That show was memorable to the young men because it marked when they first became friends. "I met Dick during auditions and both of us just found something," Mr. Mayer says. "We both shared a love of New York City and the knowledge that we would someday live there and pursue a theater career for real. We were both gay, although we didn't talk about it at the time. And we have the same taste in everything."
Both of them acknowledge the "separated at birth" aspect. "We have the same taste buds," Mr. Scanlan says. "We like the same combinations of foods and often order the same lunch. And we both dislike the same stuff how weird is that? And we are both Agatha Christie fanatics. It is all very Bobbsey Twins-ish."
Mr. Mayer says the oddest thing occurred during auditions for "Thoroughly Modern Millie." "During auditions you jot down impressions and ideas and when we got together later, we realized we had taken exactly the same notes. We have the same sensibilities and perspectives on things." Which is good when it comes to developing a Broadway musical, which took nine years from idea to opening night. "Never underestimate the power of compatibility," says Mr. Scanlan, who, before "Millie" had never written lyrics or a book for a musical.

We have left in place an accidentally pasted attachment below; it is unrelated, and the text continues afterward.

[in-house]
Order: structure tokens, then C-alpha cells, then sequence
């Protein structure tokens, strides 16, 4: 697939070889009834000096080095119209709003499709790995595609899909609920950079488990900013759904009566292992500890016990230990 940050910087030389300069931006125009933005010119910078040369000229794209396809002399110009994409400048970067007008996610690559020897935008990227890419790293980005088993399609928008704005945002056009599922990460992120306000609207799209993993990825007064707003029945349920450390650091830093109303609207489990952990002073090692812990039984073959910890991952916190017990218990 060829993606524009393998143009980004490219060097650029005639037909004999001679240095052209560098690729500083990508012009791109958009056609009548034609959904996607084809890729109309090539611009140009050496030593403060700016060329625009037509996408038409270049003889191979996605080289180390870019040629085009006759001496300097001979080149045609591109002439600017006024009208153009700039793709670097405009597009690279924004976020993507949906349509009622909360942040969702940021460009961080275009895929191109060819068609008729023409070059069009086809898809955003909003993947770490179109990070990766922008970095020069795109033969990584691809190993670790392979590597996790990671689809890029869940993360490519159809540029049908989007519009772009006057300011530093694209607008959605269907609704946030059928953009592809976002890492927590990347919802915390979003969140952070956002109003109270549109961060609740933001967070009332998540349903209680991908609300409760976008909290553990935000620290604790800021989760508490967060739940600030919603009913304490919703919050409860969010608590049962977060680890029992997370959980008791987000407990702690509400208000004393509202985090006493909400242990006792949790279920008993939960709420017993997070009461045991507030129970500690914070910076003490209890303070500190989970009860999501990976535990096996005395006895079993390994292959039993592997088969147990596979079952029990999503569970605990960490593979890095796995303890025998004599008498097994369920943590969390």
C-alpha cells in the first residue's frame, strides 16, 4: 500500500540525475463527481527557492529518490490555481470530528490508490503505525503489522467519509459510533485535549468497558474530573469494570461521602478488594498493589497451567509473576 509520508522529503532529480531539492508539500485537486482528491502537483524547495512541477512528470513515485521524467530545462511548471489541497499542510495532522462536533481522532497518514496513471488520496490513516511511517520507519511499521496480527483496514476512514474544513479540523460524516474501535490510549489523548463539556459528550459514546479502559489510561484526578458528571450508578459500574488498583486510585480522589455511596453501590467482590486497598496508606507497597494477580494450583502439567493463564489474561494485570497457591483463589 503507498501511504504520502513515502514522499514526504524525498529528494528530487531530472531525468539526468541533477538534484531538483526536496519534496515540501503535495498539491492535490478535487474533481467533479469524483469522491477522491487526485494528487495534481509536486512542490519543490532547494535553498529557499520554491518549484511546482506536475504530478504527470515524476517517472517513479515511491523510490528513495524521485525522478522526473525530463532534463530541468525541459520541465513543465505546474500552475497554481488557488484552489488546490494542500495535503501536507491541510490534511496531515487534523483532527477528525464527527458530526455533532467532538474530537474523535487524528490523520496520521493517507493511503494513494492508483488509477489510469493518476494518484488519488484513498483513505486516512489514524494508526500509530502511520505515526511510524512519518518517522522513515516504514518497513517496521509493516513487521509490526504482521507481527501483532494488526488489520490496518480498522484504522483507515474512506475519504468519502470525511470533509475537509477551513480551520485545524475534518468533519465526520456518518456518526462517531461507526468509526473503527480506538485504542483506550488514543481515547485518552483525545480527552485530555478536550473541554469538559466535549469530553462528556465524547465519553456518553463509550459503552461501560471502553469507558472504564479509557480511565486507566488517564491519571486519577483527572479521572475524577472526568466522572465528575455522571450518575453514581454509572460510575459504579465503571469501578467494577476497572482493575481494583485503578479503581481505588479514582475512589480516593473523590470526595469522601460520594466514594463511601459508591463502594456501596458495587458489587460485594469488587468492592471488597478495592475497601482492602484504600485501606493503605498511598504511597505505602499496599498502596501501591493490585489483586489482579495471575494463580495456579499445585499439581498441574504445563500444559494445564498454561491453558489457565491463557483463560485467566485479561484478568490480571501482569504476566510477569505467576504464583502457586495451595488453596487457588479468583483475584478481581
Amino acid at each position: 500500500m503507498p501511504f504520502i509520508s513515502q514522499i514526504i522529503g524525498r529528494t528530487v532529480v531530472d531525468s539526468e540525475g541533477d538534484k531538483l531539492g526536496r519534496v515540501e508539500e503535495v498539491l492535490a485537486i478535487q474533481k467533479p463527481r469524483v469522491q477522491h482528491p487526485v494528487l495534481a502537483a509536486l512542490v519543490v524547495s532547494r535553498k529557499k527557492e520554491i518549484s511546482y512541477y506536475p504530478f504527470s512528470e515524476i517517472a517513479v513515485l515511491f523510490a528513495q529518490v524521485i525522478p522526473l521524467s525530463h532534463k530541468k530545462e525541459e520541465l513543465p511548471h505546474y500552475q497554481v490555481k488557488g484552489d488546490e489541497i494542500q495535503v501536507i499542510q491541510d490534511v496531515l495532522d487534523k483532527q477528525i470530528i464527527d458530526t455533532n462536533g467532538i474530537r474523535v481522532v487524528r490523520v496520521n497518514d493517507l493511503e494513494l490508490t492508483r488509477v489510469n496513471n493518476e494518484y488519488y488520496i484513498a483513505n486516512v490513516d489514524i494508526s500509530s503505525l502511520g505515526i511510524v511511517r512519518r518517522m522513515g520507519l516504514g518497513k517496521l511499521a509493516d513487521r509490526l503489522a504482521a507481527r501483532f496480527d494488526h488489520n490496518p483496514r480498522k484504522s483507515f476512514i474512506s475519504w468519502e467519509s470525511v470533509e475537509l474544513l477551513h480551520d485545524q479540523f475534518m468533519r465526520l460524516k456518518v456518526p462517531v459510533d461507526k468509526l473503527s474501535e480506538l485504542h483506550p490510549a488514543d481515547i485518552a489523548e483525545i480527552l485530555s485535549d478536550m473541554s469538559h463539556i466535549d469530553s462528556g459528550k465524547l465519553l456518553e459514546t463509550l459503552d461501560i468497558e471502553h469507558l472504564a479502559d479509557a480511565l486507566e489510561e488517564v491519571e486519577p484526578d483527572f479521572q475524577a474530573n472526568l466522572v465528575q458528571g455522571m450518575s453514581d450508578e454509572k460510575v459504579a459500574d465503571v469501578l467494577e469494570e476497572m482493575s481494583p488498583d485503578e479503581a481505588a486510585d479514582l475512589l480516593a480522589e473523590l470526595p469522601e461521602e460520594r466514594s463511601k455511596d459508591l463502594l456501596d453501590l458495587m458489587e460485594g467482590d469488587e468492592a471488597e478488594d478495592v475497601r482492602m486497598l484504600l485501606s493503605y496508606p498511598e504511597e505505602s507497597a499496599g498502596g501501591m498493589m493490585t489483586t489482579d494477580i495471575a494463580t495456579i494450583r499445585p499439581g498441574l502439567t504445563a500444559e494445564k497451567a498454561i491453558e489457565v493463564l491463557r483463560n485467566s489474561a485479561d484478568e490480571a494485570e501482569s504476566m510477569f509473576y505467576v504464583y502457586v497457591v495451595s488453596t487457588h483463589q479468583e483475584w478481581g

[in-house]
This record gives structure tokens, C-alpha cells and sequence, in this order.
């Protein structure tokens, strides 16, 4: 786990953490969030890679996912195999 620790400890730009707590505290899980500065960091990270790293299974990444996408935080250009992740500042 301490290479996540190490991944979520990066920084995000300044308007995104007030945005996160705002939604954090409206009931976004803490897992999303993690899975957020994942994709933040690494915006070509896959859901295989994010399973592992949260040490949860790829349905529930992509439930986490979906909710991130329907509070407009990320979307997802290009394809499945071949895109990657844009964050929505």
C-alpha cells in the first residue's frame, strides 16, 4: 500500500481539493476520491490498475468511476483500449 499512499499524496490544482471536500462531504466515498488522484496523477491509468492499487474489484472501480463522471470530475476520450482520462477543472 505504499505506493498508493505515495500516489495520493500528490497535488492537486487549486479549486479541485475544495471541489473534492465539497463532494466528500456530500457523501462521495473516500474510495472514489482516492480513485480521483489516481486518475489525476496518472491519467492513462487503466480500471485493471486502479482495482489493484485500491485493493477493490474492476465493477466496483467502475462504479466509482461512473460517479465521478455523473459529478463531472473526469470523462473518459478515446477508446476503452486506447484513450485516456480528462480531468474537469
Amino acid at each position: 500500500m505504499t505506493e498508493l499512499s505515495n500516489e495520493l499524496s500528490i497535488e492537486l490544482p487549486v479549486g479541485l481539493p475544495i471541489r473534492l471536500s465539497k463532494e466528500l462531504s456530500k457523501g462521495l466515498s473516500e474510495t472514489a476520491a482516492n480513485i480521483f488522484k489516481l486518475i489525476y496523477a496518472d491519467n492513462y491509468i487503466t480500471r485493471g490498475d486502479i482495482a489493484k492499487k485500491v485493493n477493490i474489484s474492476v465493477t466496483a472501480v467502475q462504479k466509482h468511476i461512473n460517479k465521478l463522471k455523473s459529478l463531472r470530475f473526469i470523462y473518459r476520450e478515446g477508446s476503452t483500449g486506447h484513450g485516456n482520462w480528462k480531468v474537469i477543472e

"Doing a show like this you basically live together with your collaborator under tense circumstances.
"Usually, after the show opens you never want to see this person again for a long, long time. The opposite was true with Michael. We actually missed each other and went through a withdrawal." Prior to "Millie," the two hadn't worked together professionally.
Mr. Scanlan was an actor, perhaps best known as Miss Great Plains in the 1991 Off-Broadway smash "Pageant." He is an accomplished fiction writer, both for his short stories and for his 1995 book "Does Freddy Dance." His articles and essays have appeared in the New York Times, the New Yorker, Vanity Fair and Playboy. As a lyricist, Mr. Scanlan has worked with Jeanine Tesori on the theme song to "Kristin," actress Kristin Cheno-weth's NBC sitcom. And, oh by the way, he is also an agent for Broadway designers.